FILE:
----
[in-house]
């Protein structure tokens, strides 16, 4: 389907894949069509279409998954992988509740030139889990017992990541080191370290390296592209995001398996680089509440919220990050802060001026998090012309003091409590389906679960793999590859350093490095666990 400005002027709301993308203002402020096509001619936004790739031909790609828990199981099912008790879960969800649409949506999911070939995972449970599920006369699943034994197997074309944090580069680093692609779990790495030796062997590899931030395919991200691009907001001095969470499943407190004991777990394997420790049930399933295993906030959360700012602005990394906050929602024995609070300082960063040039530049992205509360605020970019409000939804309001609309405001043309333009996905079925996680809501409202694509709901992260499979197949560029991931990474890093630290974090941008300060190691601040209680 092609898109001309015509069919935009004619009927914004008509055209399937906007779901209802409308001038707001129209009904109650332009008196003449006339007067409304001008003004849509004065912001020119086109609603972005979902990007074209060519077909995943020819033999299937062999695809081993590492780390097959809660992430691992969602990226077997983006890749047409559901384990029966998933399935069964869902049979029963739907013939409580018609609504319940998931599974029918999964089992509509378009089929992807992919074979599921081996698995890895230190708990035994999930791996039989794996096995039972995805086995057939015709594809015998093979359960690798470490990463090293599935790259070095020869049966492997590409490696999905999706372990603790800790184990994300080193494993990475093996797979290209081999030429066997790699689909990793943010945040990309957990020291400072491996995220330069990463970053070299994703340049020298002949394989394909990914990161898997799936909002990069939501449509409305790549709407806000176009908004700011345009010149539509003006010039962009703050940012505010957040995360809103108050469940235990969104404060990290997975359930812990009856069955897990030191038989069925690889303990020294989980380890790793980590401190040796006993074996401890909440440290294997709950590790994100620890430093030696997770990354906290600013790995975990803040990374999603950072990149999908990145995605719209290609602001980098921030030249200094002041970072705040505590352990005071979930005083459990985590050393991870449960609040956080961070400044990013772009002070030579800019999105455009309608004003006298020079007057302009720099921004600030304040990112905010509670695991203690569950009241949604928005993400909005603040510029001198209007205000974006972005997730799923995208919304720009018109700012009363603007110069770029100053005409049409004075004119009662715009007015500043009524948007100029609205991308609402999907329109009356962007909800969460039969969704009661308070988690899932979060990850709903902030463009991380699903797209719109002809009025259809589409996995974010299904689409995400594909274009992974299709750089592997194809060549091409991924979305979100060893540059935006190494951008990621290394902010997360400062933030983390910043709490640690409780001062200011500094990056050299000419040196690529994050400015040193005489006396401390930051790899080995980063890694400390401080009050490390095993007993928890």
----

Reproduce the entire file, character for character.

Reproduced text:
[in-house]
């Protein structure tokens, strides 16, 4: 389907894949069509279409998954992988509740030139889990017992990541080191370290390296592209995001398996680089509440919220990050802060001026998090012309003091409590389906679960793999590859350093490095666990 400005002027709301993308203002402020096509001619936004790739031909790609828990199981099912008790879960969800649409949506999911070939995972449970599920006369699943034994197997074309944090580069680093692609779990790495030796062997590899931030395919991200691009907001001095969470499943407190004991777990394997420790049930399933295993906030959360700012602005990394906050929602024995609070300082960063040039530049992205509360605020970019409000939804309001609309405001043309333009996905079925996680809501409202694509709901992260499979197949560029991931990474890093630290974090941008300060190691601040209680 092609898109001309015509069919935009004619009927914004008509055209399937906007779901209802409308001038707001129209009904109650332009008196003449006339007067409304001008003004849509004065912001020119086109609603972005979902990007074209060519077909995943020819033999299937062999695809081993590492780390097959809660992430691992969602990226077997983006890749047409559901384990029966998933399935069964869902049979029963739907013939409580018609609504319940998931599974029918999964089992509509378009089929992807992919074979599921081996698995890895230190708990035994999930791996039989794996096995039972995805086995057939015709594809015998093979359960690798470490990463090293599935790259070095020869049966492997590409490696999905999706372990603790800790184990994300080193494993990475093996797979290209081999030429066997790699689909990793943010945040990309957990020291400072491996995220330069990463970053070299994703340049020298002949394989394909990914990161898997799936909002990069939501449509409305790549709407806000176009908004700011345009010149539509003006010039962009703050940012505010957040995360809103108050469940235990969104404060990290997975359930812990009856069955897990030191038989069925690889303990020294989980380890790793980590401190040796006993074996401890909440440290294997709950590790994100620890430093030696997770990354906290600013790995975990803040990374999603950072990149999908990145995605719209290609602001980098921030030249200094002041970072705040505590352990005071979930005083459990985590050393991870449960609040956080961070400044990013772009002070030579800019999105455009309608004003006298020079007057302009720099921004600030304040990112905010509670695991203690569950009241949604928005993400909005603040510029001198209007205000974006972005997730799923995208919304720009018109700012009363603007110069770029100053005409049409004075004119009662715009007015500043009524948007100029609205991308609402999907329109009356962007909800969460039969969704009661308070988690899932979060990850709903902030463009991380699903797209719109002809009025259809589409996995974010299904689409995400594909274009992974299709750089592997194809060549091409991924979305979100060893540059935006190494951008990621290394902010997360400062933030983390910043709490640690409780001062200011500094990056050299000419040196690529994050400015040193005489006396401390930051790899080995980063890694400390401080009050490390095993007993928890």